How Schools Are Adapting to Virtual Learning

How Schools Are Adapting to Virtual Learning

April 23, 2020·5 min read

Video is a valuable tool for virtual teaching and learning and is keeping administrators connected to staff across schools and districts.

With the current global health crisis, most schools have shut down to help stem the spread of COVID-19. This move has forced educators to deliver some form of distance education or virtual learning online to support both students and parents.

Before the pandemic, many schools were already using a host of teaching and educational technologies every day in the classroom, with many built to support distance learning in some capacity. In addition to technology, schools have been experimenting with delivery methods such as blended learning to help offer personalization and choice to the way students learn.

However, and perhaps especially for lower-level grades, many teachers have had limited involvement with technology in the classroom. Several are new to teaching in an entirely virtual environment and need to move quickly to support this delivery method.

Schools aren’t the only ones scrambling in this new world. Students and parents are feeling the pressure too. Anxieties are high around the virus itself, and the stresses parents and students are putting on themselves to homeschool while maintaining work and traditional home responsibilities are mounting.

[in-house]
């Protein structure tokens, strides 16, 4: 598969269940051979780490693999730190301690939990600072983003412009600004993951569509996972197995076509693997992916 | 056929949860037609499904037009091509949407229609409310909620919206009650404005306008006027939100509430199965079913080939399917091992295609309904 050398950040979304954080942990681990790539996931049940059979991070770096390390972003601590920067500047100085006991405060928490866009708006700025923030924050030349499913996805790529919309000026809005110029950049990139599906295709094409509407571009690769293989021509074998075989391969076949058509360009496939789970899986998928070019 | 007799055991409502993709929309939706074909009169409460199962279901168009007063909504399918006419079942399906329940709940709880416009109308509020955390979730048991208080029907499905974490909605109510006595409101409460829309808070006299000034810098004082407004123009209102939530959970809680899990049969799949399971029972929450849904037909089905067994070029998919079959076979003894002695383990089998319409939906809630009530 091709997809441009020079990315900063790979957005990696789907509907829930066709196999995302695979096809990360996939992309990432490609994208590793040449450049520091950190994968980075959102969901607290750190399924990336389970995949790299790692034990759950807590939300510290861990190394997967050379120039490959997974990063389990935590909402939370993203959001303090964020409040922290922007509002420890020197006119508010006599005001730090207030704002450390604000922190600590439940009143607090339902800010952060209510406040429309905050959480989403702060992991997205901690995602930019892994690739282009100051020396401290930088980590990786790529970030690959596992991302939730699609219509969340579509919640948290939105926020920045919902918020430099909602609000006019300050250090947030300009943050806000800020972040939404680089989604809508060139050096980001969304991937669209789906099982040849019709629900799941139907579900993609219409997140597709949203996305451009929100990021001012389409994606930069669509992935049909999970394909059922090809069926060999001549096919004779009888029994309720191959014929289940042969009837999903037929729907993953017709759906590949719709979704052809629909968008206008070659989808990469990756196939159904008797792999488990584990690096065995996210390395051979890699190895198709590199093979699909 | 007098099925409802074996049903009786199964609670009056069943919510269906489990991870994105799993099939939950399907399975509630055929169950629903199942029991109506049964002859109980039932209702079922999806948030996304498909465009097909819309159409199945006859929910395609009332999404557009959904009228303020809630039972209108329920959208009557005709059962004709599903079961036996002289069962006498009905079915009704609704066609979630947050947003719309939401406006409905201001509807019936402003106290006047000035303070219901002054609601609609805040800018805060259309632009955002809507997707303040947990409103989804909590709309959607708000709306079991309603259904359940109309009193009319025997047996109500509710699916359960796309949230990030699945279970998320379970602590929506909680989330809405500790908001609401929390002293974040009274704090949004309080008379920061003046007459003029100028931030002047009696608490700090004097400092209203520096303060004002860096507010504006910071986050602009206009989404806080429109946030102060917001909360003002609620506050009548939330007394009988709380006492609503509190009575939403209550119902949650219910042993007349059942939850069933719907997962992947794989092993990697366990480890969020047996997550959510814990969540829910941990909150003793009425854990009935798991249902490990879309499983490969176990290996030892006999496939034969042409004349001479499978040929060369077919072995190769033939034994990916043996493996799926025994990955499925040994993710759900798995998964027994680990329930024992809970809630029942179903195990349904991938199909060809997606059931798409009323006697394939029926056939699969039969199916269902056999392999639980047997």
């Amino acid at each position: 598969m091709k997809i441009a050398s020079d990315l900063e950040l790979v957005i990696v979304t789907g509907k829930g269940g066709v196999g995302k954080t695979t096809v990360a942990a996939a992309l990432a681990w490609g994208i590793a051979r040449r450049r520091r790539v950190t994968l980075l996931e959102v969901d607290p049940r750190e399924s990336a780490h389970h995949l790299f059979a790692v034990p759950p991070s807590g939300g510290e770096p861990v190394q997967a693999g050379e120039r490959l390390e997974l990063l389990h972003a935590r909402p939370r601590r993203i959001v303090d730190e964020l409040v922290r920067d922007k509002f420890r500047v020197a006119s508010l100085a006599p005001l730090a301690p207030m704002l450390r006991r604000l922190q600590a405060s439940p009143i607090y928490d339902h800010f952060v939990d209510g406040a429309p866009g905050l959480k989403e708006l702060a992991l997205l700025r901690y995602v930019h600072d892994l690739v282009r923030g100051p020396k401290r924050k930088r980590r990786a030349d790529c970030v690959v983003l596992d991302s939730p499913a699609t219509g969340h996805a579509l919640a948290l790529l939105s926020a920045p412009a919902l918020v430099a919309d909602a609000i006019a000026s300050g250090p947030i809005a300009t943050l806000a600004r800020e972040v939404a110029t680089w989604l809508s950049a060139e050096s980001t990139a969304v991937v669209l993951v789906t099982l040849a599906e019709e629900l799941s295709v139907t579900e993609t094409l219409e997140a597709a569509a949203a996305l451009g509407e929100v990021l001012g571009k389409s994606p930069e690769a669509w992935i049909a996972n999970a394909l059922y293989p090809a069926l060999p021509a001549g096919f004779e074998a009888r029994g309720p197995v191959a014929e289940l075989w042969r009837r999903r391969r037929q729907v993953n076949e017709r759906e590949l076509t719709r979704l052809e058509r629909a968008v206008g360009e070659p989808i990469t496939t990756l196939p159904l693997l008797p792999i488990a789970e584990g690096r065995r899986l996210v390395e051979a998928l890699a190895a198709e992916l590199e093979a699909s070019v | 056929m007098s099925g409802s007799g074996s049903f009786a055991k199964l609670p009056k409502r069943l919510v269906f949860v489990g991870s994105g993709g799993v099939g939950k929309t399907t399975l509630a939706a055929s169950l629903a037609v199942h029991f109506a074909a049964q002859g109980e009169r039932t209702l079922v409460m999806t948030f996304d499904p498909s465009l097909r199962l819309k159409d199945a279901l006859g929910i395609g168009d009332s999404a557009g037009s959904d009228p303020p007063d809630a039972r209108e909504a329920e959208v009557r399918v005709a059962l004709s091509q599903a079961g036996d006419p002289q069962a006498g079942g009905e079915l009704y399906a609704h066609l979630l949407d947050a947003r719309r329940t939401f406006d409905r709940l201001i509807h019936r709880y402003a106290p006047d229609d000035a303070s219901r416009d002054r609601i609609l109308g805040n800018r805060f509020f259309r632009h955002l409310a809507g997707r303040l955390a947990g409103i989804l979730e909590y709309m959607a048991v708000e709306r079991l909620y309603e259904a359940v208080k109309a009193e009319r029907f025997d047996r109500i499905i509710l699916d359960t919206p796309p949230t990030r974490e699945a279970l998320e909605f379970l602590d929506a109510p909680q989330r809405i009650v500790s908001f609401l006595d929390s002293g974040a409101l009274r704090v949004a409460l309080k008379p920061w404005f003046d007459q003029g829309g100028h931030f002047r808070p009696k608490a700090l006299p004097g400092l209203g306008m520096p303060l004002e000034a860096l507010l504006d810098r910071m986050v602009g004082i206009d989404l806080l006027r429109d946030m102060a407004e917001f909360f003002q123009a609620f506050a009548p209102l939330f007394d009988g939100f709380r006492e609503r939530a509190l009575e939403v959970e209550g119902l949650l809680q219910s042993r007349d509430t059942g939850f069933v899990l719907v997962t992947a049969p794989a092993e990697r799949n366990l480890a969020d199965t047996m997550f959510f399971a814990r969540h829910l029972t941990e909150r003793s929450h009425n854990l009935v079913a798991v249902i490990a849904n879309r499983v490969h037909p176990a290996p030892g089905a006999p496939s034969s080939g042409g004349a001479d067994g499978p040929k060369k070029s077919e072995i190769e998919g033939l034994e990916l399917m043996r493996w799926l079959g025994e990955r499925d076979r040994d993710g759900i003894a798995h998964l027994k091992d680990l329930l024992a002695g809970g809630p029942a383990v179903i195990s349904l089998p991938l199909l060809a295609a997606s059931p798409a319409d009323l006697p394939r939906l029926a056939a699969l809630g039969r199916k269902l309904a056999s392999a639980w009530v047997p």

The worry for parents doesn’t end there. How will their kids finish the school year? Will they be held back? Will they graduate? What does this mean for their college admissions? They are looking to teachers for reassurance and guidance on what to do.

Ever creative and resilient, teachers are getting inventive in the ways they’re staying connected with students, alleviating some of the anxieties families are feeling. One significant way they’re doing this is by using video for education.

Video Teaching is the New Normal

Synchronous video tools like Zoom are becoming a popular option for schools to deliver live lessons to students. However, as crucial as these tools have become to teaching and learning, they can pose a problem for teachers who are trying to maintain control of a virtual classroom.

Other limitations include the ability to accommodate schedules with working parents and access to computers in the household. Taking all of these things into consideration, on-demand or asynchronous video teaching tools can help relieve some of the pressure.

Vidyard has been a popular teaching tool for a long time, but over the last couple of months, we’ve seen educational use of the product explode. This growth all goes back to the creativity and tenacity of the teaching population as they search for effective ways to stay connected to their students.

As great as it is to see teachers accommodating students with a mix of virtual teaching tools, disparate solutions across schools and among teachers can be a bit of a nightmare to manage at the administrative or district level. Districts and schools want to provide options, but may have concerns about security and the safety of students, training, and maintaining multiple solutions.

graphic showing how educators can use Vidyard's product as a virtual teaching tool

Video for Education Made Easygraphic showing how educators can use Vidyard's product as a virtual teaching toolExpand your virtual teaching toolkit. Easily create and share videos with students.Sign Up Free